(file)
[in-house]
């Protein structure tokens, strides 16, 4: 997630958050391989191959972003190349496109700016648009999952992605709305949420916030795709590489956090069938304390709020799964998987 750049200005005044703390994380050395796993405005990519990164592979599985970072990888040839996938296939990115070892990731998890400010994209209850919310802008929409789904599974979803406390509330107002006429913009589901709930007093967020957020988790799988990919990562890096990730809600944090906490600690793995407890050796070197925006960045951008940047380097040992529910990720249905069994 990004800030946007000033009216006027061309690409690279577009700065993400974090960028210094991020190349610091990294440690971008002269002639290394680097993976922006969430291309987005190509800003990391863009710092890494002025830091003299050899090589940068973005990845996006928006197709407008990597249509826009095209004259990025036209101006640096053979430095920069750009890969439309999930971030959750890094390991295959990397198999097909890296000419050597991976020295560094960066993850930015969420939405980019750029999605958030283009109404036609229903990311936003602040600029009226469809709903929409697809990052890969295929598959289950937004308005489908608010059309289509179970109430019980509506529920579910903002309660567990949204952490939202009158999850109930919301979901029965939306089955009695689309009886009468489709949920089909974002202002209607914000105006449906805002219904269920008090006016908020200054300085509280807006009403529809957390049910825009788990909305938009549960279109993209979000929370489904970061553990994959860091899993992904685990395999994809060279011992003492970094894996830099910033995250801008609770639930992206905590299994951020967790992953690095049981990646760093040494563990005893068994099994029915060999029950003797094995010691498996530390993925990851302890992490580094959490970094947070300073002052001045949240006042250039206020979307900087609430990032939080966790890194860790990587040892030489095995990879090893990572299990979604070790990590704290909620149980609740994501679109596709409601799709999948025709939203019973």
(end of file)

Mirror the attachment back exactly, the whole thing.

[in-house]
């Protein structure tokens, strides 16, 4: 997630958050391989191959972003190349496109700016648009999952992605709305949420916030795709590489956090069938304390709020799964998987 750049200005005044703390994380050395796993405005990519990164592979599985970072990888040839996938296939990115070892990731998890400010994209209850919310802008929409789904599974979803406390509330107002006429913009589901709930007093967020957020988790799988990919990562890096990730809600944090906490600690793995407890050796070197925006960045951008940047380097040992529910990720249905069994 990004800030946007000033009216006027061309690409690279577009700065993400974090960028210094991020190349610091990294440690971008002269002639290394680097993976922006969430291309987005190509800003990391863009710092890494002025830091003299050899090589940068973005990845996006928006197709407008990597249509826009095209004259990025036209101006640096053979430095920069750009890969439309999930971030959750890094390991295959990397198999097909890296000419050597991976020295560094960066993850930015969420939405980019750029999605958030283009109404036609229903990311936003602040600029009226469809709903929409697809990052890969295929598959289950937004308005489908608010059309289509179970109430019980509506529920579910903002309660567990949204952490939202009158999850109930919301979901029965939306089955009695689309009886009468489709949920089909974002202002209607914000105006449906805002219904269920008090006016908020200054300085509280807006009403529809957390049910825009788990909305938009549960279109993209979000929370489904970061553990994959860091899993992904685990395999994809060279011992003492970094894996830099910033995250801008609770639930992206905590299994951020967790992953690095049981990646760093040494563990005893068994099994029915060999029950003797094995010691498996530390993925990851302890992490580094959490970094947070300073002052001045949240006042250039206020979307900087609430990032939080966790890194860790990587040892030489095995990879090893990572299990979604070790990590704290909620149980609740994501679109596709409601799709999948025709939203019973």